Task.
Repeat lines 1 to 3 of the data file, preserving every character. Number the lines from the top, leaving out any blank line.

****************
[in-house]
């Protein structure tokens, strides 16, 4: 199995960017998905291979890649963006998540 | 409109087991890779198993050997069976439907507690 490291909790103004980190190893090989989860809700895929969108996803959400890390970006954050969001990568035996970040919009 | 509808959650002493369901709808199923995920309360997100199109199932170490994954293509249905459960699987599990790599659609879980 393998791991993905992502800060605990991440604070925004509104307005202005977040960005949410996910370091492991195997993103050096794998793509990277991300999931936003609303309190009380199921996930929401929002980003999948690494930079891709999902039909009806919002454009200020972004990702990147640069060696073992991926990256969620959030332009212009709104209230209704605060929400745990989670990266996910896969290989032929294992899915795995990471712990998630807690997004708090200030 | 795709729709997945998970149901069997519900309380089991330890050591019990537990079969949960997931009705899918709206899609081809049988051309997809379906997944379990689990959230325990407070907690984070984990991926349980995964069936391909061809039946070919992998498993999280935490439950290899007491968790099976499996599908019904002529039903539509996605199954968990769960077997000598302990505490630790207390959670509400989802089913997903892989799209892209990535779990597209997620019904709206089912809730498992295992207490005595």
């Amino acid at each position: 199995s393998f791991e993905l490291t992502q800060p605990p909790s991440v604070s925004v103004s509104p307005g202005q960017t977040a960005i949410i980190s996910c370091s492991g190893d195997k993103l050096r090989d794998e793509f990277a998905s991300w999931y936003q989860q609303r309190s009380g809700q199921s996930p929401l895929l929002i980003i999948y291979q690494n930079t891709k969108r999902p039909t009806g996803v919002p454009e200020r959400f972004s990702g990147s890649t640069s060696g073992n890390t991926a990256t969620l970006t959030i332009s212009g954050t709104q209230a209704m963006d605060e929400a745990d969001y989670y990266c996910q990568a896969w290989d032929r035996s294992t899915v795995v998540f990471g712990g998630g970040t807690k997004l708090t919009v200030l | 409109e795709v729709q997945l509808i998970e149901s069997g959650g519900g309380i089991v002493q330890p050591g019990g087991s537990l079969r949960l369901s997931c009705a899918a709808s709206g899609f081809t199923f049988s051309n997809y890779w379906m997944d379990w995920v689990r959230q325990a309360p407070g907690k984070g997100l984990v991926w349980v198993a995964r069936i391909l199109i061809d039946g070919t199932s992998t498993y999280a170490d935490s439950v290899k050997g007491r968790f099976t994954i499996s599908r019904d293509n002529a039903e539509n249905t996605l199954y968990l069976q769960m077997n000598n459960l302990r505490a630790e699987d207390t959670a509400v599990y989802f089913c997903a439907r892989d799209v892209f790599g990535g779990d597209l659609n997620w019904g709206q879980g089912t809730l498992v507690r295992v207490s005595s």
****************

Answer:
[in-house]
């Protein structure tokens, strides 16, 4: 199995960017998905291979890649963006998540 | 409109087991890779198993050997069976439907507690 490291909790103004980190190893090989989860809700895929969108996803959400890390970006954050969001990568035996970040919009 | 509808959650002493369901709808199923995920309360997100199109199932170490994954293509249905459960699987599990790599659609879980 393998791991993905992502800060605990991440604070925004509104307005202005977040960005949410996910370091492991195997993103050096794998793509990277991300999931936003609303309190009380199921996930929401929002980003999948690494930079891709999902039909009806919002454009200020972004990702990147640069060696073992991926990256969620959030332009212009709104209230209704605060929400745990989670990266996910896969290989032929294992899915795995990471712990998630807690997004708090200030 | 795709729709997945998970149901069997519900309380089991330890050591019990537990079969949960997931009705899918709206899609081809049988051309997809379906997944379990689990959230325990407070907690984070984990991926349980995964069936391909061809039946070919992998498993999280935490439950290899007491968790099976499996599908019904002529039903539509996605199954968990769960077997000598302990505490630790207390959670509400989802089913997903892989799209892209990535779990597209997620019904709206089912809730498992295992207490005595």
């Amino acid at each position: 199995s393998f791991e993905l490291t992502q800060p605990p909790s991440v604070s925004v103004s509104p307005g202005q960017t977040a960005i949410i980190s996910c370091s492991g190893d195997k993103l050096r090989d794998e793509f990277a998905s991300w999931y936003q989860q609303r309190s009380g809700q199921s996930p929401l895929l929002i980003i999948y291979q690494n930079t891709k969108r999902p039909t009806g996803v919002p454009e200020r959400f972004s990702g990147s890649t640069s060696g073992n890390t991926a990256t969620l970006t959030i332009s212009g954050t709104q209230a209704m963006d605060e929400a745990d969001y989670y990266c996910q990568a896969w290989d032929r035996s294992t899915v795995v998540f990471g712990g998630g970040t807690k997004l708090t919009v200030l | 409109e795709v729709q997945l509808i998970e149901s069997g959650g519900g309380i089991v002493q330890p050591g019990g087991s537990l079969r949960l369901s997931c009705a899918a709808s709206g899609f081809t199923f049988s051309n997809y890779w379906m997944d379990w995920v689990r959230q325990a309360p407070g907690k984070g997100l984990v991926w349980v198993a995964r069936i391909l199109i061809d039946g070919t199932s992998t498993y999280a170490d935490s439950v290899k050997g007491r968790f099976t994954i499996s599908r019904d293509n002529a039903e539509n249905t996605l199954y968990l069976q769960m077997n000598n459960l302990r505490a630790e699987d207390t959670a509400v599990y989802f089913c997903a439907r892989d799209v892209f790599g990535g779990d597209l659609n997620w019904g709206q879980g089912t809730l498992v507690r295992v207490s005595s």